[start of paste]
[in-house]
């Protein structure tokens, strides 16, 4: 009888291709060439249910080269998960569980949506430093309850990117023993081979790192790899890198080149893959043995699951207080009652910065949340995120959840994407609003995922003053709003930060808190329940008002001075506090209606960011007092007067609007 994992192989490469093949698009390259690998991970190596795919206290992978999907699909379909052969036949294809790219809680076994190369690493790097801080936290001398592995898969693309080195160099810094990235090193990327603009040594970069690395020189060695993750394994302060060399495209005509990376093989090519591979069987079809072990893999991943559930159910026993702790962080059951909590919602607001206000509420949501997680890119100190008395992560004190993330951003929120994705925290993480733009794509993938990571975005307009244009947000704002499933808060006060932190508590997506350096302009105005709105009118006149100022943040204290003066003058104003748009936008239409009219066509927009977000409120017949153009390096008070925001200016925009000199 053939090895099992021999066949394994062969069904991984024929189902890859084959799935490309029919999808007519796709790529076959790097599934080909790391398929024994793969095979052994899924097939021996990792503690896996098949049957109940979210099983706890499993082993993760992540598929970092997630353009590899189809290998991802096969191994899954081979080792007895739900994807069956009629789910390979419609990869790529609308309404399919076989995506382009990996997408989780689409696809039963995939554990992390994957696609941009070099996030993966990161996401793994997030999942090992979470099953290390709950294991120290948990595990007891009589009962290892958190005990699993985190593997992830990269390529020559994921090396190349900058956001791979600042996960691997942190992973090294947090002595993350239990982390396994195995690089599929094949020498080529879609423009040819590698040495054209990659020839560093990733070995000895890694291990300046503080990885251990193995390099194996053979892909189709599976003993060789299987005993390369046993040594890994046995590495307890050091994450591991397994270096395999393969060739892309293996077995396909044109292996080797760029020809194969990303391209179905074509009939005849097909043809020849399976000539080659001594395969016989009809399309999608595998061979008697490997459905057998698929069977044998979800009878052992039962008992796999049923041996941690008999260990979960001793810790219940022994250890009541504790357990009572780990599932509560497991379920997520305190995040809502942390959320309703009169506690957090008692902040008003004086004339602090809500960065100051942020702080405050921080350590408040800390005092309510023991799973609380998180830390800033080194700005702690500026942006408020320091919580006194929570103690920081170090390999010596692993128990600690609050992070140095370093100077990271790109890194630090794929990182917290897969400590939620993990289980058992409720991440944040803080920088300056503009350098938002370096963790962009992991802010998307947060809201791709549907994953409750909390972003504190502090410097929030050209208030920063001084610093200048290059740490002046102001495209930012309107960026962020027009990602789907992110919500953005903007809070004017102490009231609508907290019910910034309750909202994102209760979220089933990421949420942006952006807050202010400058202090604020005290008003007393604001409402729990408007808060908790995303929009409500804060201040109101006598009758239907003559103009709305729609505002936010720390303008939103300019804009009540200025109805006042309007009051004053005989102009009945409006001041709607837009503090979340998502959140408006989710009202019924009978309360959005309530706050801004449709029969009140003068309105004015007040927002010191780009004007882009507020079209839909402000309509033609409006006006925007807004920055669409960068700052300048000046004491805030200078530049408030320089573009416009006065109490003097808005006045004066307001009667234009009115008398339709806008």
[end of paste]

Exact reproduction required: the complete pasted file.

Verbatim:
[in-house]
């Protein structure tokens, strides 16, 4: 009888291709060439249910080269998960569980949506430093309850990117023993081979790192790899890198080149893959043995699951207080009652910065949340995120959840994407609003995922003053709003930060808190329940008002001075506090209606960011007092007067609007 994992192989490469093949698009390259690998991970190596795919206290992978999907699909379909052969036949294809790219809680076994190369690493790097801080936290001398592995898969693309080195160099810094990235090193990327603009040594970069690395020189060695993750394994302060060399495209005509990376093989090519591979069987079809072990893999991943559930159910026993702790962080059951909590919602607001206000509420949501997680890119100190008395992560004190993330951003929120994705925290993480733009794509993938990571975005307009244009947000704002499933808060006060932190508590997506350096302009105005709105009118006149100022943040204290003066003058104003748009936008239409009219066509927009977000409120017949153009390096008070925001200016925009000199 053939090895099992021999066949394994062969069904991984024929189902890859084959799935490309029919999808007519796709790529076959790097599934080909790391398929024994793969095979052994899924097939021996990792503690896996098949049957109940979210099983706890499993082993993760992540598929970092997630353009590899189809290998991802096969191994899954081979080792007895739900994807069956009629789910390979419609990869790529609308309404399919076989995506382009990996997408989780689409696809039963995939554990992390994957696609941009070099996030993966990161996401793994997030999942090992979470099953290390709950294991120290948990595990007891009589009962290892958190005990699993985190593997992830990269390529020559994921090396190349900058956001791979600042996960691997942190992973090294947090002595993350239990982390396994195995690089599929094949020498080529879609423009040819590698040495054209990659020839560093990733070995000895890694291990300046503080990885251990193995390099194996053979892909189709599976003993060789299987005993390369046993040594890994046995590495307890050091994450591991397994270096395999393969060739892309293996077995396909044109292996080797760029020809194969990303391209179905074509009939005849097909043809020849399976000539080659001594395969016989009809399309999608595998061979008697490997459905057998698929069977044998979800009878052992039962008992796999049923041996941690008999260990979960001793810790219940022994250890009541504790357990009572780990599932509560497991379920997520305190995040809502942390959320309703009169506690957090008692902040008003004086004339602090809500960065100051942020702080405050921080350590408040800390005092309510023991799973609380998180830390800033080194700005702690500026942006408020320091919580006194929570103690920081170090390999010596692993128990600690609050992070140095370093100077990271790109890194630090794929990182917290897969400590939620993990289980058992409720991440944040803080920088300056503009350098938002370096963790962009992991802010998307947060809201791709549907994953409750909390972003504190502090410097929030050209208030920063001084610093200048290059740490002046102001495209930012309107960026962020027009990602789907992110919500953005903007809070004017102490009231609508907290019910910034309750909202994102209760979220089933990421949420942006952006807050202010400058202090604020005290008003007393604001409402729990408007808060908790995303929009409500804060201040109101006598009758239907003559103009709305729609505002936010720390303008939103300019804009009540200025109805006042309007009051004053005989102009009945409006001041709607837009503090979340998502959140408006989710009202019924009978309360959005309530706050801004449709029969009140003068309105004015007040927002010191780009004007882009507020079209839909402000309509033609409006006006925007807004920055669409960068700052300048000046004491805030200078530049408030320089573009416009006065109490003097808005006045004066307001009667234009009115008398339709806008």